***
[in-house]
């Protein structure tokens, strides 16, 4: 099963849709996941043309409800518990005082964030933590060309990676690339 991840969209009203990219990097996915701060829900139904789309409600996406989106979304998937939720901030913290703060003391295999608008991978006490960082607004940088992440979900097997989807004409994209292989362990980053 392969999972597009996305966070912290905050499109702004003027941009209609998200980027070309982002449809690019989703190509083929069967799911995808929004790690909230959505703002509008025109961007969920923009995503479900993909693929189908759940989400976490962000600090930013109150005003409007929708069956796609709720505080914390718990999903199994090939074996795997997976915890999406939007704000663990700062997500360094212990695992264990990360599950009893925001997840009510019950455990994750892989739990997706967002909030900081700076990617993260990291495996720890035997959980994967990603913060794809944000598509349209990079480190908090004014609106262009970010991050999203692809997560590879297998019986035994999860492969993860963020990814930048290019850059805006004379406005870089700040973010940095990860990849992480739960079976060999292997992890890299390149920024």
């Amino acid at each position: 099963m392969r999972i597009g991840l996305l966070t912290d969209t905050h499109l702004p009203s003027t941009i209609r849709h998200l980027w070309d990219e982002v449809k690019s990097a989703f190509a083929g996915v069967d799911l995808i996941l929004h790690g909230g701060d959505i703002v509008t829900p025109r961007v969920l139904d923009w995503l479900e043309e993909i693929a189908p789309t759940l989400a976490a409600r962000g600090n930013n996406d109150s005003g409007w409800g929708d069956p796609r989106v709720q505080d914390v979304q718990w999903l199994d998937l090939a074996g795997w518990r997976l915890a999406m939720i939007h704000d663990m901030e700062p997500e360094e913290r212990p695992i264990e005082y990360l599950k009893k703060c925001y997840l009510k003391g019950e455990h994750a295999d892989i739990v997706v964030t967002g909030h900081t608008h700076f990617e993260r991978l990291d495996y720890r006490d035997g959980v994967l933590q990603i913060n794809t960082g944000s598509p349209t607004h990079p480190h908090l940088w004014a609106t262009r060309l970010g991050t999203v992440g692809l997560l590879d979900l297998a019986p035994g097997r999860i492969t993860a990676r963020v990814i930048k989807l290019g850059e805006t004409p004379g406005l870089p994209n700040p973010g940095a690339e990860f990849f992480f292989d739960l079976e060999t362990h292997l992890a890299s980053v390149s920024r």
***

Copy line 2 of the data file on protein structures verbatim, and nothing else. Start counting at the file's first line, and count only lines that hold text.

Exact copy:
């Protein structure tokens, strides 16, 4: 099963849709996941043309409800518990005082964030933590060309990676690339 991840969209009203990219990097996915701060829900139904789309409600996406989106979304998937939720901030913290703060003391295999608008991978006490960082607004940088992440979900097997989807004409994209292989362990980053 392969999972597009996305966070912290905050499109702004003027941009209609998200980027070309982002449809690019989703190509083929069967799911995808929004790690909230959505703002509008025109961007969920923009995503479900993909693929189908759940989400976490962000600090930013109150005003409007929708069956796609709720505080914390718990999903199994090939074996795997997976915890999406939007704000663990700062997500360094212990695992264990990360599950009893925001997840009510019950455990994750892989739990997706967002909030900081700076990617993260990291495996720890035997959980994967990603913060794809944000598509349209990079480190908090004014609106262009970010991050999203692809997560590879297998019986035994999860492969993860963020990814930048290019850059805006004379406005870089700040973010940095990860990849992480739960079976060999292997992890890299390149920024």